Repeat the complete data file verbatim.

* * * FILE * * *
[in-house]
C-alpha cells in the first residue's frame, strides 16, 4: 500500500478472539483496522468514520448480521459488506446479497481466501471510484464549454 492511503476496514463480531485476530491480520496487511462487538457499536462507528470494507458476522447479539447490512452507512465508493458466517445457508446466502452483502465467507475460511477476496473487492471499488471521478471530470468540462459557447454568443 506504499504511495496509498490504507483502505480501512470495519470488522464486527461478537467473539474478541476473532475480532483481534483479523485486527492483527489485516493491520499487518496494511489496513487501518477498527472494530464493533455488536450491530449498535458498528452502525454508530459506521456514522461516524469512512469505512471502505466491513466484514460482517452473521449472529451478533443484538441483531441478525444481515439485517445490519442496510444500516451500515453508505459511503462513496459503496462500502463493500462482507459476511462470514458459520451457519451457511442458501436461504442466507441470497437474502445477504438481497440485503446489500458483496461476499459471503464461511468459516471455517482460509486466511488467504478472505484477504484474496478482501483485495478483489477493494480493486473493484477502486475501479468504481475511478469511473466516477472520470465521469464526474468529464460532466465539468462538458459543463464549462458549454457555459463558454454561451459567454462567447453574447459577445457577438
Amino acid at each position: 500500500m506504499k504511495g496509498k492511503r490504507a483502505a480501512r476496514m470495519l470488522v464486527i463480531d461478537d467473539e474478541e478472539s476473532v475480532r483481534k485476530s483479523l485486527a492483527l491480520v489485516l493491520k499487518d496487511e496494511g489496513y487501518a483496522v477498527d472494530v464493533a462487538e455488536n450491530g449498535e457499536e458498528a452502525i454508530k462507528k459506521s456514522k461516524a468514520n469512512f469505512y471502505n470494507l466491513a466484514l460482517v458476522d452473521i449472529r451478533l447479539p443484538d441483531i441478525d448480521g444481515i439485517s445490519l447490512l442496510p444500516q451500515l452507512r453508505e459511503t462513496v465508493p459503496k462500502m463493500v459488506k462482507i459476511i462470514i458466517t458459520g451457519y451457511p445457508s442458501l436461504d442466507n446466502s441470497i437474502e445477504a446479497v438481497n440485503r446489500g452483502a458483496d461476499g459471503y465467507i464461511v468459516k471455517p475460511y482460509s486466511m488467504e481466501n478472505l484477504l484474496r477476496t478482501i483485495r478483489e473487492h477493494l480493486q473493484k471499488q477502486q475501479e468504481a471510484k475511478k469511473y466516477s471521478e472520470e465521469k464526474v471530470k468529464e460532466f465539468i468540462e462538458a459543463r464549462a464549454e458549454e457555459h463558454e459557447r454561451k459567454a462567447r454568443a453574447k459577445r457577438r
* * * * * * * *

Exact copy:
[in-house]
C-alpha cells in the first residue's frame, strides 16, 4: 500500500478472539483496522468514520448480521459488506446479497481466501471510484464549454 492511503476496514463480531485476530491480520496487511462487538457499536462507528470494507458476522447479539447490512452507512465508493458466517445457508446466502452483502465467507475460511477476496473487492471499488471521478471530470468540462459557447454568443 506504499504511495496509498490504507483502505480501512470495519470488522464486527461478537467473539474478541476473532475480532483481534483479523485486527492483527489485516493491520499487518496494511489496513487501518477498527472494530464493533455488536450491530449498535458498528452502525454508530459506521456514522461516524469512512469505512471502505466491513466484514460482517452473521449472529451478533443484538441483531441478525444481515439485517445490519442496510444500516451500515453508505459511503462513496459503496462500502463493500462482507459476511462470514458459520451457519451457511442458501436461504442466507441470497437474502445477504438481497440485503446489500458483496461476499459471503464461511468459516471455517482460509486466511488467504478472505484477504484474496478482501483485495478483489477493494480493486473493484477502486475501479468504481475511478469511473466516477472520470465521469464526474468529464460532466465539468462538458459543463464549462458549454457555459463558454454561451459567454462567447453574447459577445457577438
Amino acid at each position: 500500500m506504499k504511495g496509498k492511503r490504507a483502505a480501512r476496514m470495519l470488522v464486527i463480531d461478537d467473539e474478541e478472539s476473532v475480532r483481534k485476530s483479523l485486527a492483527l491480520v489485516l493491520k499487518d496487511e496494511g489496513y487501518a483496522v477498527d472494530v464493533a462487538e455488536n450491530g449498535e457499536e458498528a452502525i454508530k462507528k459506521s456514522k461516524a468514520n469512512f469505512y471502505n470494507l466491513a466484514l460482517v458476522d452473521i449472529r451478533l447479539p443484538d441483531i441478525d448480521g444481515i439485517s445490519l447490512l442496510p444500516q451500515l452507512r453508505e459511503t462513496v465508493p459503496k462500502m463493500v459488506k462482507i459476511i462470514i458466517t458459520g451457519y451457511p445457508s442458501l436461504d442466507n446466502s441470497i437474502e445477504a446479497v438481497n440485503r446489500g452483502a458483496d461476499g459471503y465467507i464461511v468459516k471455517p475460511y482460509s486466511m488467504e481466501n478472505l484477504l484474496r477476496t478482501i483485495r478483489e473487492h477493494l480493486q473493484k471499488q477502486q475501479e468504481a471510484k475511478k469511473y466516477s471521478e472520470e465521469k464526474v471530470k468529464e460532466f465539468i468540462e462538458a459543463r464549462a464549454e458549454e457555459h463558454e459557447r454561451k459567454a462567447r454568443a453574447k459577445r457577438r